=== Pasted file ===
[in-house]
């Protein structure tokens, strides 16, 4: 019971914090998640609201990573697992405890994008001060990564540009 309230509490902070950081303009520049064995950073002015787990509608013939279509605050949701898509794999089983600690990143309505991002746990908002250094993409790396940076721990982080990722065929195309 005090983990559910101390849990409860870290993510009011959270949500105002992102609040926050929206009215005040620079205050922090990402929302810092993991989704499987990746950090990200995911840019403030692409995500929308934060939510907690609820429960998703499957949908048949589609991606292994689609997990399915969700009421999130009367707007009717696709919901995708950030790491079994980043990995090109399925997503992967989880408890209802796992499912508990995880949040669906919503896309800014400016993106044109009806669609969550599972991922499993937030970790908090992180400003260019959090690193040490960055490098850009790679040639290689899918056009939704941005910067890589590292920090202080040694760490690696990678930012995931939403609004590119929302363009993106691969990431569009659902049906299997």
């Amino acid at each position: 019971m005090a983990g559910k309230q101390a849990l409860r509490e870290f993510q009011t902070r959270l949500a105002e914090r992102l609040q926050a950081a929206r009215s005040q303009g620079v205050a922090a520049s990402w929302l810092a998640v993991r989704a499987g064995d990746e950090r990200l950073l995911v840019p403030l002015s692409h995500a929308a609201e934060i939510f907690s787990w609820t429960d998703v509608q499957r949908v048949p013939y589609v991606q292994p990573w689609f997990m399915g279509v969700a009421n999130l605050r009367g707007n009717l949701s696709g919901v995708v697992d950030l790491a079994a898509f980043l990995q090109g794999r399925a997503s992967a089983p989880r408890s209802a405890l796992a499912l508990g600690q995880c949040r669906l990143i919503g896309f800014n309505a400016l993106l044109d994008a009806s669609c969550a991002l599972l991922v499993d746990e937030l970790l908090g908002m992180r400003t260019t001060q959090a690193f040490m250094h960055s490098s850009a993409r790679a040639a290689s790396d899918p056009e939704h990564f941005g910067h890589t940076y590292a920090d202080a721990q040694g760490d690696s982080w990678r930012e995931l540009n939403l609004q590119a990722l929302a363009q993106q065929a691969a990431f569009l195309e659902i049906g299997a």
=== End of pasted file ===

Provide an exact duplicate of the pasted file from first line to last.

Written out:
[in-house]
């Protein structure tokens, strides 16, 4: 019971914090998640609201990573697992405890994008001060990564540009 309230509490902070950081303009520049064995950073002015787990509608013939279509605050949701898509794999089983600690990143309505991002746990908002250094993409790396940076721990982080990722065929195309 005090983990559910101390849990409860870290993510009011959270949500105002992102609040926050929206009215005040620079205050922090990402929302810092993991989704499987990746950090990200995911840019403030692409995500929308934060939510907690609820429960998703499957949908048949589609991606292994689609997990399915969700009421999130009367707007009717696709919901995708950030790491079994980043990995090109399925997503992967989880408890209802796992499912508990995880949040669906919503896309800014400016993106044109009806669609969550599972991922499993937030970790908090992180400003260019959090690193040490960055490098850009790679040639290689899918056009939704941005910067890589590292920090202080040694760490690696990678930012995931939403609004590119929302363009993106691969990431569009659902049906299997």
């Amino acid at each position: 019971m005090a983990g559910k309230q101390a849990l409860r509490e870290f993510q009011t902070r959270l949500a105002e914090r992102l609040q926050a950081a929206r009215s005040q303009g620079v205050a922090a520049s990402w929302l810092a998640v993991r989704a499987g064995d990746e950090r990200l950073l995911v840019p403030l002015s692409h995500a929308a609201e934060i939510f907690s787990w609820t429960d998703v509608q499957r949908v048949p013939y589609v991606q292994p990573w689609f997990m399915g279509v969700a009421n999130l605050r009367g707007n009717l949701s696709g919901v995708v697992d950030l790491a079994a898509f980043l990995q090109g794999r399925a997503s992967a089983p989880r408890s209802a405890l796992a499912l508990g600690q995880c949040r669906l990143i919503g896309f800014n309505a400016l993106l044109d994008a009806s669609c969550a991002l599972l991922v499993d746990e937030l970790l908090g908002m992180r400003t260019t001060q959090a690193f040490m250094h960055s490098s850009a993409r790679a040639a290689s790396d899918p056009e939704h990564f941005g910067h890589t940076y590292a920090d202080a721990q040694g760490d690696s982080w990678r930012e995931l540009n939403l609004q590119a990722l929302a363009q993106q065929a691969a990431f569009l195309e659902i049906g299997a």